IE 11 is not supported. For an optimal experience visit our site on another browser.

Yizi-Go Compact Portable Chair: My favorite camp chair

Though they’re often an afterthought, lightweight but supportive chairs like Trekology’s can turn camping comfy even if you don’t love the outdoors.
Split Image of a Woman looking at the mountain sitting in her Trekology Yizi-Go Compact Portable Chair and a couple lounging in the same chair
Camping chairs aren't a necessity when camping, but they can elevate the whole experience.Trekology

Select is editorially independent. Our editors selected these deals and items because we think you will enjoy them at these prices. If you purchase something through our links, we may earn a commission. Pricing and availability are accurate as of publish time.

Camping chairs tend to fall low on the camping-trip packing list, which is a shame because when you're forced to cook a campfire supper while kneeling on damp, cold mud, you'd probably give up all the hot, tasty food in the world for a comfortable camp chair. Or a bug-infested log. Or a slightly sharp rock.

But you can't really blame yourself for leaving them behind, at least in theory. After all, camp chairs have for decades been more suited to tailgates, outdoor concerts or picnics than actual camping. They're bulky and heavy and not really suited for anything but car camping. In fact, one of those generic folding camp chairs you can find anywhere is actually longer, thicker and not that much lighter than my whole four-season tent — including its optional footprint.

Many manufacturers have tried to compensate by introducing camp stools. But stools lack any back support, and it only takes a few minutes on one before you start imagining yourself as one of those poor students in 1950s etiquette classes walking around balancing books on their heads.

Trekology Yizi-Go Compact Portable Chair

When I saw Trekology's Yizi-Go camping chairs on sale for 40 percent off this summer, I immediately bought two of them. I'd seen them in action before at a Brooklyn park picnic this summer and was impressed. They were easy to assemble, stable even on a slight hill and surprisingly supportive for my back considering a relatively low profile. Plus, they folded down into an appealingly small package — somewhere between a jumbo fanny pack and a shoebox. That and the lightweight (about 2 pounds each) meant I could simply clip a pair of them onto my backpack and not really feel more encumbered.

So far, I've been happy with them, though there are two things that I think could be improved. For one, I had to stretch the actual seat, which is stiff nylon, onto the corded aluminum frame. And I mean streeeetch: It took a little elbow grease to get the stiff nylon onto the pole ends. I found it helped to pre-stretch the fabric by laying a stack of hardcover books on the seats before I took them out into the wild. Of course, any experienced camper will be used to having to do the make-it-fit jiggle with any camp equipment that spends a lot of time in the elements, from tents to tables, so this isn’t unusual — often, these sorts of fits are expected to loosen up with use. And at this price point, it’s a bit like looking a gift horse in the mouth.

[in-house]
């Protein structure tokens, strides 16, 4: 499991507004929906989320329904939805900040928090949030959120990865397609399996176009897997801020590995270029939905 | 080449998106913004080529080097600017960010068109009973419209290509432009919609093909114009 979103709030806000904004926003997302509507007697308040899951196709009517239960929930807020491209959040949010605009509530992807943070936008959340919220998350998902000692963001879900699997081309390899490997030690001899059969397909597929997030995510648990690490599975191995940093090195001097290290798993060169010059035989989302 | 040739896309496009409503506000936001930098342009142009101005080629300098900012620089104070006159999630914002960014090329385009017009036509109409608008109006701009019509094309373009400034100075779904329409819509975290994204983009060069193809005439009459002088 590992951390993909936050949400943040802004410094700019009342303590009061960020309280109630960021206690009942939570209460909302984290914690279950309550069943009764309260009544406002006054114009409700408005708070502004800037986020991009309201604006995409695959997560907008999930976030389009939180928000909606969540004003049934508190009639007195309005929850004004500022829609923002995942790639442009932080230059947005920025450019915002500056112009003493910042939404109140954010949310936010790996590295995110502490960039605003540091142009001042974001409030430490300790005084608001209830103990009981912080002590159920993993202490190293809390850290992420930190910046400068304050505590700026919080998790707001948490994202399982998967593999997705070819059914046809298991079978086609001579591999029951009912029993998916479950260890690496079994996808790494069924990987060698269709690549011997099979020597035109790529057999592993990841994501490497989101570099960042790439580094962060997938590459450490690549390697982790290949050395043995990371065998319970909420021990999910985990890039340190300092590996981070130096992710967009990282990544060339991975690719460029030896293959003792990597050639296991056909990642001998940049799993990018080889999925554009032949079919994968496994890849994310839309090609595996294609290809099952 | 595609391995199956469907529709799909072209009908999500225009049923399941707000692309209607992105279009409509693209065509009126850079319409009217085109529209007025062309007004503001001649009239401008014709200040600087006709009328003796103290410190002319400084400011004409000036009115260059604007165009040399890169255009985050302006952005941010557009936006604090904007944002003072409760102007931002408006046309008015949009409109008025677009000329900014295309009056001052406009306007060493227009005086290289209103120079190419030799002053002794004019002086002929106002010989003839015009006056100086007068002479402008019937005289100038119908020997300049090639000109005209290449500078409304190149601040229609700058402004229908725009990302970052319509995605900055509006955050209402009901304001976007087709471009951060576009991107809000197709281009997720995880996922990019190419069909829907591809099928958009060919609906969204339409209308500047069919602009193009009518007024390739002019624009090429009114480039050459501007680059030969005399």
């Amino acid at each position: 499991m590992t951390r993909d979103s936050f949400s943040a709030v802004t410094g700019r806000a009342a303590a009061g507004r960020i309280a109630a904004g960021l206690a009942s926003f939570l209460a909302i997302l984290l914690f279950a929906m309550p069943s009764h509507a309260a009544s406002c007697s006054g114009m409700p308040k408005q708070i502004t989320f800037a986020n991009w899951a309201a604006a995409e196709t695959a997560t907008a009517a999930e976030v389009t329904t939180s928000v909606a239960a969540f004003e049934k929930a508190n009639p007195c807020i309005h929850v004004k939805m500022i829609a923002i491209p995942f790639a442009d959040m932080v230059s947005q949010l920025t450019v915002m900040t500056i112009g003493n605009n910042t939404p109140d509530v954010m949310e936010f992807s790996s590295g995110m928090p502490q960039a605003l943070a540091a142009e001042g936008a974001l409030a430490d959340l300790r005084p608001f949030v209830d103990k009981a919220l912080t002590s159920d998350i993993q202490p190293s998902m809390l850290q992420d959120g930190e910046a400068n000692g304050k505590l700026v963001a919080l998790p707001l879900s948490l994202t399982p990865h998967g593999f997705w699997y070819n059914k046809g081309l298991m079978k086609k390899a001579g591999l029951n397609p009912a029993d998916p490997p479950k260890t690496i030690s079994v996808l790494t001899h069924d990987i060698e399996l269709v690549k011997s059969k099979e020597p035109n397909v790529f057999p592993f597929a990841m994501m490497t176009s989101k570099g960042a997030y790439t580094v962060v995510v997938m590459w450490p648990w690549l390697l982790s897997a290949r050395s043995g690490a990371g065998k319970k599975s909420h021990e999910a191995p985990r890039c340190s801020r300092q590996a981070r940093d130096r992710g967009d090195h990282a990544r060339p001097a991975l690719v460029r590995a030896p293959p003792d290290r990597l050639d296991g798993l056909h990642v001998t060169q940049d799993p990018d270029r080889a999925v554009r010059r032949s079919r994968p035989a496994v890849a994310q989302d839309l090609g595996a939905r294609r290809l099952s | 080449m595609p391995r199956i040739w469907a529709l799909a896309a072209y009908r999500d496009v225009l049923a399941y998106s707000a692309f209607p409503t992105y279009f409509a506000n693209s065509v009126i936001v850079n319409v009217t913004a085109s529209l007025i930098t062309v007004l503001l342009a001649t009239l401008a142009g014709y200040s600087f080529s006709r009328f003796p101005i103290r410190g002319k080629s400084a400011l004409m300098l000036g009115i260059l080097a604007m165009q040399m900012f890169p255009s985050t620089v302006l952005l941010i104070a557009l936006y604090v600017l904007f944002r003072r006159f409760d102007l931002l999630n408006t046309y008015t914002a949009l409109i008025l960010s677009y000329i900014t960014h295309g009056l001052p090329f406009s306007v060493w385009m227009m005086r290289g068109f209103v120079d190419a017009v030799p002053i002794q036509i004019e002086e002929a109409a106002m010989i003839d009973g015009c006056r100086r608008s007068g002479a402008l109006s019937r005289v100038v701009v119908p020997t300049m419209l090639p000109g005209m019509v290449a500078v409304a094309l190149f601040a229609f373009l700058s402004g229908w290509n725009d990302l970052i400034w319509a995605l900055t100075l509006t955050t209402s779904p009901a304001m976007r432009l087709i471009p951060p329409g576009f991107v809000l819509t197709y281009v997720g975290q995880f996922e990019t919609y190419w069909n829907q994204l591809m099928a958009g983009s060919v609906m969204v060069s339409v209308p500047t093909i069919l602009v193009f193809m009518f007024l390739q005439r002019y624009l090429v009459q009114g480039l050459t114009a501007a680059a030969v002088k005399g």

Second, and this is largely a personal preference, the storage bag serves no use once you've taken the chair out, and you must hang it under or from an unsightly corner of the chair or just try not to lose it before you break camp. I don't understand why the bag couldn't have been integrated into the fabric seat somehow, perhaps even serving as side or back storage, where campers would surely have found a use for it. But, hey, that's mostly an aesthetic complaint — the same thing irks me about a certain, otherwise perfect, Japanese-inspired brand of reusable shopping bags. If you’ve been camping even once, you know that this mostly extraneous bag is pretty much standard with camping equipment, and you’ll have to have a bag for all the other bags (tent bag, chairs bag, dry sacks, compression sacks, stove mesh, etc.) that’ll probably end up in your tent under your feet.

Other camping chairs to consider

If you really need to shed the ounces from your pack on the next trip, or if comfort is king in your campsite, then the Trekology camp chairs may not work for you. Here are some highly-rated alternatives that meet common needs like those.

Helinox Chair Zero

With a similar aesthetic and engineering as Trekology's offering, the Helinox Chair Zero is even lighter (1 pound) and packs down smaller — but comes at about triple the list price. If you're really concerned about keeping the weight down, this may appeal to you — and it has earned a 4.7-star average rating from more than 1,400 reviewers on Amazon.

Coleman Cooler Quad Chair

The Coleman Cooler Quad Chair was designed with tailgates, outdoor concerts, car camping and beer in mind: It has a built-in cooler bag in the arm that keeps up to four cans cool without you having to get up. It has a 4.7-star average rating from nearly 42,000 reviews on Amazon.

Catch up on Select’s in-depth coverage of personal finance, tech and tools, wellness and more, and follow us on Facebook, Instagram and Twitter to stay up to date.